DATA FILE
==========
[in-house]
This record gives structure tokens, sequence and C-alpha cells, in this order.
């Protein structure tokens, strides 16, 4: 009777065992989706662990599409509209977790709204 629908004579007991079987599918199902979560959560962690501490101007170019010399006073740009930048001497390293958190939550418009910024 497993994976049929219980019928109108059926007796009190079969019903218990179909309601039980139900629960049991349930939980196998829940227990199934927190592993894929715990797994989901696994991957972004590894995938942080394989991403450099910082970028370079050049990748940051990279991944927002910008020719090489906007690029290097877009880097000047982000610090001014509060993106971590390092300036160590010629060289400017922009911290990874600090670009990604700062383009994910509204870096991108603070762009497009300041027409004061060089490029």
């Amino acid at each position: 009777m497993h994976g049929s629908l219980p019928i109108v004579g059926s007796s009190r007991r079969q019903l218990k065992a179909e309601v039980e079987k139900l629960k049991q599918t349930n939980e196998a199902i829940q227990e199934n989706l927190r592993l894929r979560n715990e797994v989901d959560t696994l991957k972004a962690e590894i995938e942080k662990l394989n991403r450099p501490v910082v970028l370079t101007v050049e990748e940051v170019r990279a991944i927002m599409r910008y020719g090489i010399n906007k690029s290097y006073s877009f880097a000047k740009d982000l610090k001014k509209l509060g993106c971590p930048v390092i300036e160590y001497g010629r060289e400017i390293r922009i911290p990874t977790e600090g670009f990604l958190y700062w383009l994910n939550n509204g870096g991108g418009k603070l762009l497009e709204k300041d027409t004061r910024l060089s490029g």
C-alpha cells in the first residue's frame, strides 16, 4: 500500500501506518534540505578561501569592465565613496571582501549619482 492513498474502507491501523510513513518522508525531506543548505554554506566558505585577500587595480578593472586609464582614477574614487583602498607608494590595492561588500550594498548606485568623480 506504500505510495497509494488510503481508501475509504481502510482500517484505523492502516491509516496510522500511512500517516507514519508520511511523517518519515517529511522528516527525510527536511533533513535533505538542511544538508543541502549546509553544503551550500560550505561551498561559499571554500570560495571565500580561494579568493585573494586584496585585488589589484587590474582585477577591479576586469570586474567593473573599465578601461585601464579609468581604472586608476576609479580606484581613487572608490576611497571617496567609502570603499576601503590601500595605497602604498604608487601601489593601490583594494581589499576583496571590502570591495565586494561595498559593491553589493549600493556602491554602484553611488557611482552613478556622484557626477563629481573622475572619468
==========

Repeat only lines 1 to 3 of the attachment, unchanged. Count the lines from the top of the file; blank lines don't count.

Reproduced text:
[in-house]
This record gives structure tokens, sequence and C-alpha cells, in this order.
């Protein structure tokens, strides 16, 4: 009777065992989706662990599409509209977790709204 629908004579007991079987599918199902979560959560962690501490101007170019010399006073740009930048001497390293958190939550418009910024 497993994976049929219980019928109108059926007796009190079969019903218990179909309601039980139900629960049991349930939980196998829940227990199934927190592993894929715990797994989901696994991957972004590894995938942080394989991403450099910082970028370079050049990748940051990279991944927002910008020719090489906007690029290097877009880097000047982000610090001014509060993106971590390092300036160590010629060289400017922009911290990874600090670009990604700062383009994910509204870096991108603070762009497009300041027409004061060089490029």